Review of Clarice Lispector, Near to the Wild Heart trans. Alison Entrekin;
The Passion According to G.H. trans. Idra Novey; Água Viva trans. Stefan Tobler;
A Breath of Life trans. Johnny Lorenz (New Directions, 2012).
Towards the end of Clarice Lispector’s first novel Near to the Wild Heart (Perto do coração selvagem, 1943), there is an exchange between Joanna, the heroine, and her bemused husband Otávio, that seven decades on has the capacity to shock:
‘It’ll only be over when I have a child, she repeated, vague, obstinate.
Otávio opened his eyes at her. ‘A little contrived this idea, don’t you think?’ he asked ironically.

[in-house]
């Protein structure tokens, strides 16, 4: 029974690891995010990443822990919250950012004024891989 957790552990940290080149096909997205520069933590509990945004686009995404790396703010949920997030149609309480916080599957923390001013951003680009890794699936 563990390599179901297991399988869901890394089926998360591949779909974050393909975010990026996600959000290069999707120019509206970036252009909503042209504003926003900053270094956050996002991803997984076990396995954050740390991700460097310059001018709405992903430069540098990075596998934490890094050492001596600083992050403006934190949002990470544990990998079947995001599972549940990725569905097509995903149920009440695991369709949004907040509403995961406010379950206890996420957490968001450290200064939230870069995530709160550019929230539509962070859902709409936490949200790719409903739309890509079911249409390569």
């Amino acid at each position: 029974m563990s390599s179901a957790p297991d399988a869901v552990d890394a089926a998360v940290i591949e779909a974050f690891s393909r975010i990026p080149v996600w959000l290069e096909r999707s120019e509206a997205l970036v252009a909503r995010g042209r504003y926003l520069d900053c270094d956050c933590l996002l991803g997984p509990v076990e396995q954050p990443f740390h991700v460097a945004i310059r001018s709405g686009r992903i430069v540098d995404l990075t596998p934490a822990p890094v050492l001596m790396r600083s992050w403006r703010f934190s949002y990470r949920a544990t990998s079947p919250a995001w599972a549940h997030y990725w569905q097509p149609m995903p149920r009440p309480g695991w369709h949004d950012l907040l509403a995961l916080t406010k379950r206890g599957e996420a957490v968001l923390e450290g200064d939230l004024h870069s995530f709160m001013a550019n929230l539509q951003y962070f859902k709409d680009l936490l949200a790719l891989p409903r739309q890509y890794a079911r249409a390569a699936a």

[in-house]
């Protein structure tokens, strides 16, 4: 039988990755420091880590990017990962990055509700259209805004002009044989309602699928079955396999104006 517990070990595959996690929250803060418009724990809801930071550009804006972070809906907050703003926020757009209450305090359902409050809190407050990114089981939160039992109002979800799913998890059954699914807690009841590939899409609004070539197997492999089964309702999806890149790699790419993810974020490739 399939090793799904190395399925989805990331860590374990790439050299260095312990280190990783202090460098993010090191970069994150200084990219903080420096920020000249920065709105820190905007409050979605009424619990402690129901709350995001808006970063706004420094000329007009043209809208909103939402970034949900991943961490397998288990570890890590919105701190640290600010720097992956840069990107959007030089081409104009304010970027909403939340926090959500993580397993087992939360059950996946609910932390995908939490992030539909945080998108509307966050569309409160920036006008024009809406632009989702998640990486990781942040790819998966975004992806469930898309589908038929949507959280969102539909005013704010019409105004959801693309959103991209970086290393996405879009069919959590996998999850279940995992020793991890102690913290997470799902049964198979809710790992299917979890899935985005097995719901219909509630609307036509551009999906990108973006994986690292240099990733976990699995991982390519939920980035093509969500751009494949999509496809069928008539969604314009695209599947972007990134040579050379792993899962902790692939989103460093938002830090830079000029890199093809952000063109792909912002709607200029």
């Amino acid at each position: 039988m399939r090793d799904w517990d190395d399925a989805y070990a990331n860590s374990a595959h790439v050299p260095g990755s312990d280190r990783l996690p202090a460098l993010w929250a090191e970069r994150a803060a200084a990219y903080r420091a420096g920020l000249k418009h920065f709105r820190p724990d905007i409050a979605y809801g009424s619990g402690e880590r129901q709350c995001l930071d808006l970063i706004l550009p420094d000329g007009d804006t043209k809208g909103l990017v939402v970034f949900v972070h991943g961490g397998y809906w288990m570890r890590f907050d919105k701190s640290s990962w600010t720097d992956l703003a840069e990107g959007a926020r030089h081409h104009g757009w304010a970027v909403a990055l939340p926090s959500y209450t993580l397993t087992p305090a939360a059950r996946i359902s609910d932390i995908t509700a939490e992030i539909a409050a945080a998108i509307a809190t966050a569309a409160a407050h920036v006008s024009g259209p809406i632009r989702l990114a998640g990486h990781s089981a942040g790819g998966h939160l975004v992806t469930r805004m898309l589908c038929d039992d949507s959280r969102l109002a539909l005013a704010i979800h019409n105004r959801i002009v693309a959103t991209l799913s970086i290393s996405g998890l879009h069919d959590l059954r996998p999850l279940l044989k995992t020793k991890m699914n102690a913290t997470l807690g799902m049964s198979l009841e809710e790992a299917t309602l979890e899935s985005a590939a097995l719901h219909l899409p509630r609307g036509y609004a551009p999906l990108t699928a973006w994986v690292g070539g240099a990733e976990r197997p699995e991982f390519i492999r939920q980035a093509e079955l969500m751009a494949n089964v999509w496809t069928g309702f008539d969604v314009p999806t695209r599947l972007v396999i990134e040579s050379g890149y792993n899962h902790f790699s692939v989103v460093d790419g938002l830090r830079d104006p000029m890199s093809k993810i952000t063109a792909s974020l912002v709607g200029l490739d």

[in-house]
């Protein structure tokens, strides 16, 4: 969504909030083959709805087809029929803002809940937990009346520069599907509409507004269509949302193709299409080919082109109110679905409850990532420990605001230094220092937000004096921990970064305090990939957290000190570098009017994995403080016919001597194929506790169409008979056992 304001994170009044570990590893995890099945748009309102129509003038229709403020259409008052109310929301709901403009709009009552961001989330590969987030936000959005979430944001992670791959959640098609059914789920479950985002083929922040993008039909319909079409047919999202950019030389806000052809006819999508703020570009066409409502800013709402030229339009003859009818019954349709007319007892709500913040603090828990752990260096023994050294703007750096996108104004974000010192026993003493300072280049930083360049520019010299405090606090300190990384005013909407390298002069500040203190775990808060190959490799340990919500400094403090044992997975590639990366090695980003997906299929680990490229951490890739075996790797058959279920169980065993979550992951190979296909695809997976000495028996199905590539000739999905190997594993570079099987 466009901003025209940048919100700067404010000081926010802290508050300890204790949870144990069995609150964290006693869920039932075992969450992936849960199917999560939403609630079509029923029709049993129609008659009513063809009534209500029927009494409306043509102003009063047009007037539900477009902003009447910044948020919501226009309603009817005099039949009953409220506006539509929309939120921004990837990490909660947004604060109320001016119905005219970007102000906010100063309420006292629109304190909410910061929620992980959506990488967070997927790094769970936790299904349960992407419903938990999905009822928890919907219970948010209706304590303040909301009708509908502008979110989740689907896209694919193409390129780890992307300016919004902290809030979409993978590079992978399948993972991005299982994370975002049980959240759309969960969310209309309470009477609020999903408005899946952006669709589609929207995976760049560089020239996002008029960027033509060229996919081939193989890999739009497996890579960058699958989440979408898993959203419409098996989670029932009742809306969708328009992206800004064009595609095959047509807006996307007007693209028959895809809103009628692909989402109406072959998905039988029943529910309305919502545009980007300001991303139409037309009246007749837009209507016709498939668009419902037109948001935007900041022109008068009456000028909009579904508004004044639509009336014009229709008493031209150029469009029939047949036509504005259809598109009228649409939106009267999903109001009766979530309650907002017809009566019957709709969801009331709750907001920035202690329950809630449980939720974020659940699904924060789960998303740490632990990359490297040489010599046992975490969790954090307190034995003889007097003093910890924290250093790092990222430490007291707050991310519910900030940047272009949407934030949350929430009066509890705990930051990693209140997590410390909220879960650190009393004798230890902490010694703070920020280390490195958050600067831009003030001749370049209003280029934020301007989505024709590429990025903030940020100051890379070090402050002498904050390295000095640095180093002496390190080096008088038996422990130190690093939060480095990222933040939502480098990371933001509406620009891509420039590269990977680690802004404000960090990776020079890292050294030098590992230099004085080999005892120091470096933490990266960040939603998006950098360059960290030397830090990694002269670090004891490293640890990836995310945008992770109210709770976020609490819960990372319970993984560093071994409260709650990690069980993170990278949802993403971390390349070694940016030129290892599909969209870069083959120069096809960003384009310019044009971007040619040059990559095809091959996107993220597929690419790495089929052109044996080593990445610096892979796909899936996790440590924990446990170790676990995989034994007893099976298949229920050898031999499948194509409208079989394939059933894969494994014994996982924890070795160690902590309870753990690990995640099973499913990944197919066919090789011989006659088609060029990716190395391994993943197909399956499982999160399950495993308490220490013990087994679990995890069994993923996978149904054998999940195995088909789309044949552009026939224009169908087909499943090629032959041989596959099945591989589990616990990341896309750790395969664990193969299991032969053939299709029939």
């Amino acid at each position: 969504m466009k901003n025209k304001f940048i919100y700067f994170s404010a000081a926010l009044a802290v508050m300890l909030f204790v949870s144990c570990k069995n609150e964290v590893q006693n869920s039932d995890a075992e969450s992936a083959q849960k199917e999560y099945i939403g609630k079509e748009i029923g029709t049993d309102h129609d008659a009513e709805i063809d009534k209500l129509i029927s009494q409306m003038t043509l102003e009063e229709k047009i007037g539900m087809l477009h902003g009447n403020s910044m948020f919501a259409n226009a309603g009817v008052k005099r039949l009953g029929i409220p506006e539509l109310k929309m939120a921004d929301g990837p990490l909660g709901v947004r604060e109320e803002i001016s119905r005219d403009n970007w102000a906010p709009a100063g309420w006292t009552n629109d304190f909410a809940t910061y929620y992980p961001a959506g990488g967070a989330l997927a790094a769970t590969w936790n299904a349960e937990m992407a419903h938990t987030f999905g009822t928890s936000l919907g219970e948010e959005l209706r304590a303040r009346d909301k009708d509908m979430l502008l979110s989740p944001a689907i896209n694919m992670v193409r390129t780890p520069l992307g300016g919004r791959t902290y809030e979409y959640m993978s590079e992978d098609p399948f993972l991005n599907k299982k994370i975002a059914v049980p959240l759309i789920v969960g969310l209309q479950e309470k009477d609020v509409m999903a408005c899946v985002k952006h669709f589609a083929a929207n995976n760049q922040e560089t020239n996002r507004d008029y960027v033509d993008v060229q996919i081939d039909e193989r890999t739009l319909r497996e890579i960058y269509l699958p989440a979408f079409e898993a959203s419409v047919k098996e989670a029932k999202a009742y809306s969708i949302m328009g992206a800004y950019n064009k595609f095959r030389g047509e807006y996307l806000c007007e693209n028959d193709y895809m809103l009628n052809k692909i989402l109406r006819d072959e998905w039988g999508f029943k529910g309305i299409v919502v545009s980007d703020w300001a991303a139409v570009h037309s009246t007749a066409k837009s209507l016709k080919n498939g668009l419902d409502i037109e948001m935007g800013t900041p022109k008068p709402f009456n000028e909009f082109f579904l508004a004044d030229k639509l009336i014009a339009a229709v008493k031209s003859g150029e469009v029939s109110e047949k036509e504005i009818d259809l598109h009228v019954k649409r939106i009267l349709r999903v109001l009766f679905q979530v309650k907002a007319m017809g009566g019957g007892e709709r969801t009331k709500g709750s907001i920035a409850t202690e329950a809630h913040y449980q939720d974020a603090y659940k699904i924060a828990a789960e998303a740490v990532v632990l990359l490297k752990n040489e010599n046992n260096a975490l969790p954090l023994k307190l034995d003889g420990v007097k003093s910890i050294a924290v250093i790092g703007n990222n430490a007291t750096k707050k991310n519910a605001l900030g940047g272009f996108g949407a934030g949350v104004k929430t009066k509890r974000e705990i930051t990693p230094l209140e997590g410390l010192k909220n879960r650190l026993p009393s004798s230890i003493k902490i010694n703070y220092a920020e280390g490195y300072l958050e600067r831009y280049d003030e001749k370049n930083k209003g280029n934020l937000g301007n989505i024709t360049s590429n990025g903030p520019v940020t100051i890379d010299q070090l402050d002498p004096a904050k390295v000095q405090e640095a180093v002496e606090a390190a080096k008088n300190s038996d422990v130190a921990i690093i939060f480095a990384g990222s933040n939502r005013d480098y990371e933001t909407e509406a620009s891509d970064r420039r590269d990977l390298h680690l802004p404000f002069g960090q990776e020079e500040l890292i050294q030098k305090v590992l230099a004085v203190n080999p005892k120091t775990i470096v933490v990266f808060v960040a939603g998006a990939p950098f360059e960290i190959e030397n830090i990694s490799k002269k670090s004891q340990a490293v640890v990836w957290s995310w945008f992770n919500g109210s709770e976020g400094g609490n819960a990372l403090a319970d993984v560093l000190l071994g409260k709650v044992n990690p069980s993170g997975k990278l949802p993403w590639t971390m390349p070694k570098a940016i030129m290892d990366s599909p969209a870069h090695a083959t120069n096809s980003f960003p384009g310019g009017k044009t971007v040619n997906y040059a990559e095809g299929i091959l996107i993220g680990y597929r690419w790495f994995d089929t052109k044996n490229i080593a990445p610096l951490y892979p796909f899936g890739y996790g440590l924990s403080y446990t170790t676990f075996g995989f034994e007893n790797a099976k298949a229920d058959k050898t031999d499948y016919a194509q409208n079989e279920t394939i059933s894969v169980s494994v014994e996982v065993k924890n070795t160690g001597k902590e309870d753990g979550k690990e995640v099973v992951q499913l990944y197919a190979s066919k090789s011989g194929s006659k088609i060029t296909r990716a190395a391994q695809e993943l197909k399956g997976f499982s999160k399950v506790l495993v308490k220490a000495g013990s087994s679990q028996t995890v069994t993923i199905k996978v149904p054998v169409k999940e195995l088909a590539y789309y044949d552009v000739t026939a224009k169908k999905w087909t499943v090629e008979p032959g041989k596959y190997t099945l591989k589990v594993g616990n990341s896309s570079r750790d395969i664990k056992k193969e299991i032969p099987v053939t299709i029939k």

‘What has been between us isn’t enough in itself. Whereas after a child there will be nothing left for us but separation.’
‘And what about the child?’, he asked. ‘What will the poor thing’s role be in this whole wise arrangement?’
‘Oh, he’ll live,’ she answered.
‘Is that all?’ he said, trying sarcasm.
‘What else can you do besides that?’
Otávio, thinking she was waiting, despite his shyness and anger at obeying her, concluded hesitantly:
‘Be happy, for example.’
Joana raised her eyes and looked at him from afar with surprise and a certain glee – why? – Otávio wondered frightened. He blushed as if he had made a ridiculous joke.
Otávio has been caught out expressing a hope. In Joana’s world of introspection and impulse, where there are no ideals or obligations, just freedom from such illusions, he has spoken like a child. Momentarily, though she quickly recovers, she loves him for it.Read More